The Simplicikey Electronic Deadbolt Defends Against Distraction Burglaries
Hi-Tech Deadbolt Uses Remote Control, Keypad or Key for Entry
By Pearson Brown | January 28, 2013
The Simplickey Electronic Deadbolt comes with two remote control keyfobs
With a spate of so-called “distraction burglaries” and other break ins across Los Angeles, many residents are seeking ways to enhance their home security. Simplicikey, a new hi-tech deadbolt that uses a remote control keyfob or a keypad code for entry, offers a solution.
In the case of distraction burglaries, where a tag-team of home robbers pose as inspectors or repairmen in order to lure a homeowner outside while an accomplice enters and robs the unlocked home, the Simplicikey offers a fool-proof answer. Rather than leave the door unlocked because it is too inconvenient or awkward to go inside to retrieve keys, a homeowner can easily lock the door using the key pad, then step outside, leaving the home secure.
Besides added security, the remote control access option offers additional convenience features, such as unlocking of the deadbolt with the push of a button. For parents of young children who are often carrying babes in arms, car seats, a diaper bag and other accoutrement, the Simplicikey remote control deadbolt makes for easy entry without having to rearrange or set down a child or baggage in order to insert a key. Of course you will still have to wrangle a hand free to turn the knob, or send an older child ahead to open the door.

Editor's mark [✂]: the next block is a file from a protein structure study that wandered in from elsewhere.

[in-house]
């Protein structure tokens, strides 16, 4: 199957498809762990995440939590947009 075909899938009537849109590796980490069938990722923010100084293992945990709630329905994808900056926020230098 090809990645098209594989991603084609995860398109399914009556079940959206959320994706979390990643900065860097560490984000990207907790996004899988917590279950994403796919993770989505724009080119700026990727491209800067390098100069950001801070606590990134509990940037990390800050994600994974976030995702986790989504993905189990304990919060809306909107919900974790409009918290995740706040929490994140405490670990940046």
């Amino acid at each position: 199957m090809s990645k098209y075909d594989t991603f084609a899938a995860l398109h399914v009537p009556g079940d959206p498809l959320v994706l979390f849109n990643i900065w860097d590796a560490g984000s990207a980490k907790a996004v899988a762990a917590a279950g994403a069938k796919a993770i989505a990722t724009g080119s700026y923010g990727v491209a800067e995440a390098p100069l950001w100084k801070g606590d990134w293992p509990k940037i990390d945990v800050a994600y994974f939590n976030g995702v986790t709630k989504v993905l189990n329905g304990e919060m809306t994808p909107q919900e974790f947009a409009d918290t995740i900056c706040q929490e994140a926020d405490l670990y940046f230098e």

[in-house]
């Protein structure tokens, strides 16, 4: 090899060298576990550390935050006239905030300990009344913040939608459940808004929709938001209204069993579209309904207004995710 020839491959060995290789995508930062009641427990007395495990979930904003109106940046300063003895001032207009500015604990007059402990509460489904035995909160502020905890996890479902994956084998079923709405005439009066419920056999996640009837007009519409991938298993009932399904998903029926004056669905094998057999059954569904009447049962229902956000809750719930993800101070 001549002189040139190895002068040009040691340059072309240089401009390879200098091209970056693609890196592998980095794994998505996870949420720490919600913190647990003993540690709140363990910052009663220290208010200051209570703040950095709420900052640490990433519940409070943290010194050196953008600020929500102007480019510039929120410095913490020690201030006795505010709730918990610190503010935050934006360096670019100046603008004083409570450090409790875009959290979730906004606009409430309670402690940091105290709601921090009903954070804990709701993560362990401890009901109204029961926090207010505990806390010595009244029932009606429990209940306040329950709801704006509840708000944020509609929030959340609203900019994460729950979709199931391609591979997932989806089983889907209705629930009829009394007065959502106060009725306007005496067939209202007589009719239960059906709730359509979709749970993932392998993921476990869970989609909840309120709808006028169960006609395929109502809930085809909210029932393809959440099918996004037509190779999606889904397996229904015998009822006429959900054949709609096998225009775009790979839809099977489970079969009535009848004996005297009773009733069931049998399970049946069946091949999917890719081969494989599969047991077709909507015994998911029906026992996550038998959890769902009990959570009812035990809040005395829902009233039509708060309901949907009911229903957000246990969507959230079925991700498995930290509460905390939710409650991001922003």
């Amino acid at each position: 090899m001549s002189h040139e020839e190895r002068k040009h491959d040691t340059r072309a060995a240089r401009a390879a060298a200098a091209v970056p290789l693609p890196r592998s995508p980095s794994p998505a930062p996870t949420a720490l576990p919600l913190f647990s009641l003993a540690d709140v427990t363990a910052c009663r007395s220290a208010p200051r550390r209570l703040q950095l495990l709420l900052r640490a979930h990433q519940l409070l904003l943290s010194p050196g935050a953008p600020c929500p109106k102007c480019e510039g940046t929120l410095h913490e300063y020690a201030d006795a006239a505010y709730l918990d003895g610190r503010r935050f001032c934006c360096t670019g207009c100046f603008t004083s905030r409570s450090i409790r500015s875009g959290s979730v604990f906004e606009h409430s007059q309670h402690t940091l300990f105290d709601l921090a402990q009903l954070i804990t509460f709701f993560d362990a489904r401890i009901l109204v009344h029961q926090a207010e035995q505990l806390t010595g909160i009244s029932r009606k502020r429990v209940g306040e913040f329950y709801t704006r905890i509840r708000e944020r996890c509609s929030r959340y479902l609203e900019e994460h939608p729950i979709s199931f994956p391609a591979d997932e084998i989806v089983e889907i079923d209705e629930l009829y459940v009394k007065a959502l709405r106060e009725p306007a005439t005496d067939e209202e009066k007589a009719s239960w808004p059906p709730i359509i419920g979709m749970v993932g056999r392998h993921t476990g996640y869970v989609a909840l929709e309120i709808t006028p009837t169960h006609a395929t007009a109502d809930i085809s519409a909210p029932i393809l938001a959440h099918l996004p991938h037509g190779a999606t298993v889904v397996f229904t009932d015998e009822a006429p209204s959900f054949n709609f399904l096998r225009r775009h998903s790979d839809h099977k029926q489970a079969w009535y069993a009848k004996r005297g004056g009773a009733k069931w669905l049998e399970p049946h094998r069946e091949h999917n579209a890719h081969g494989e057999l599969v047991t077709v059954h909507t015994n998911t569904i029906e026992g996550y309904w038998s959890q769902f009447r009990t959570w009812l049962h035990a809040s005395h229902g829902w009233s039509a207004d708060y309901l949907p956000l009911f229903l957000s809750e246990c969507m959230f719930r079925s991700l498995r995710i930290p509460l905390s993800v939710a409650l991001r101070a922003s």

For households where babysitters, housekeepers, handymen and other contractors need temporary access the home, the Simplicikey allows homeowners to give these workers a custom alphanumeric code to accommodate their visits. Up to 16 codes can be programmed, and codes can be deleted when no longer needed. Codes can similarly be used to eliminate the need to distribute spare keys to in-laws, neighbors and others who might need access to the home, such as in an emergency. The keypad method of entry also eliminates the need to cart along keys when out for a walk or exercise.
While the lock appears from the outside to be a traditional lock, it is loaded with tech features. The key pad is backlit so that the numbers and letters can be read in the dark, and when pressed, the buttons on the keypad sound a tone -- which can be programmed to a quieter tone if desired. When the lock is opened or closed electronically, a high-intensity blue or red LED bar at the top of the deadbolt illuminates, and the lock mechanism emits a beep to confirm the lock is engaged or unengaged. If the door does not close properly or otherwise the lock does not fully engage, an error tone will sound.
The lockset unit is powered by four (not included) batteries concealed in a compartment on the interior casing of the lock. The encrypted keyfob has a maximum range of up to 50 feet.
The heavy-duty all-metal lockset comes in polished brass, satin nickel and aged bronze finishes to match and complement existing door hardware.
Installation is easy and can be done with just a screw driver, if Simplicity is replacing a standard deadbolt. If your old deadbolt hole is an odd size of less than a 2” round circle, you may need a handyman or locksmith to drill out the correct size hole. The set comes with the option of a regular strike plate, or you can install the included strike box for added security. The Simplicikey also features a failsafe keyed lock.
The Simplicity set is priced at $199.99 to $249.99 at online and retail stores including www.simplicikey.com
, HomeDepot.com, The Home Depot stores, Costco (Satin Nickel finish only at this time), Amazon.com and SmartHome.com. Additional keyfobs pairs are $49.99.
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